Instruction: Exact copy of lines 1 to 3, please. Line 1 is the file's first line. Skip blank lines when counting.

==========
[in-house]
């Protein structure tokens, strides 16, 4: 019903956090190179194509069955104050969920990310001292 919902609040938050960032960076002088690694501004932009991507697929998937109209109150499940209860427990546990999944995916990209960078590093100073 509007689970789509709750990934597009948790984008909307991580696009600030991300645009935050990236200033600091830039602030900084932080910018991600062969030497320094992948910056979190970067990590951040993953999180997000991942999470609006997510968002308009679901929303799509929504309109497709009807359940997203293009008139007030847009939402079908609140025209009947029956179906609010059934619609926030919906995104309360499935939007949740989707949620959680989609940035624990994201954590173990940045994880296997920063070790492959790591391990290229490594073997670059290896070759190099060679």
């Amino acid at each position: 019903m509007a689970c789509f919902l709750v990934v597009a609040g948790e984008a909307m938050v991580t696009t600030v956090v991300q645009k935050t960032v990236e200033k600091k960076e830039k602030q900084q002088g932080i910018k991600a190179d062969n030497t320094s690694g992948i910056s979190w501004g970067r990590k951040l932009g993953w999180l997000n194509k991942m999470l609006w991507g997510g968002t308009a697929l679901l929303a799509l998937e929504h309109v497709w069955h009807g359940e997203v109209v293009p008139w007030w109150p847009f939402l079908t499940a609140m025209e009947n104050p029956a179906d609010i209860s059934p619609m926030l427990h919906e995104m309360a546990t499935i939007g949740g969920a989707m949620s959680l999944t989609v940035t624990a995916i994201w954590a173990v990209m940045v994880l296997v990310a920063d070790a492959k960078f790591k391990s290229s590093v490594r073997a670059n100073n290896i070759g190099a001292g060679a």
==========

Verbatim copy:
[in-house]
């Protein structure tokens, strides 16, 4: 019903956090190179194509069955104050969920990310001292 919902609040938050960032960076002088690694501004932009991507697929998937109209109150499940209860427990546990999944995916990209960078590093100073 509007689970789509709750990934597009948790984008909307991580696009600030991300645009935050990236200033600091830039602030900084932080910018991600062969030497320094992948910056979190970067990590951040993953999180997000991942999470609006997510968002308009679901929303799509929504309109497709009807359940997203293009008139007030847009939402079908609140025209009947029956179906609010059934619609926030919906995104309360499935939007949740989707949620959680989609940035624990994201954590173990940045994880296997920063070790492959790591391990290229490594073997670059290896070759190099060679």
């Amino acid at each position: 019903m509007a689970c789509f919902l709750v990934v597009a609040g948790e984008a909307m938050v991580t696009t600030v956090v991300q645009k935050t960032v990236e200033k600091k960076e830039k602030q900084q002088g932080i910018k991600a190179d062969n030497t320094s690694g992948i910056s979190w501004g970067r990590k951040l932009g993953w999180l997000n194509k991942m999470l609006w991507g997510g968002t308009a697929l679901l929303a799509l998937e929504h309109v497709w069955h009807g359940e997203v109209v293009p008139w007030w109150p847009f939402l079908t499940a609140m025209e009947n104050p029956a179906d609010i209860s059934p619609m926030l427990h919906e995104m309360a546990t499935i939007g949740g969920a989707m949620s959680l999944t989609v940035t624990a995916i994201w954590a173990v990209m940045v994880l296997v990310a920063d070790a492959k960078f790591k391990s290229s590093v490594r073997a670059n100073n290896i070759g190099a001292g060679a």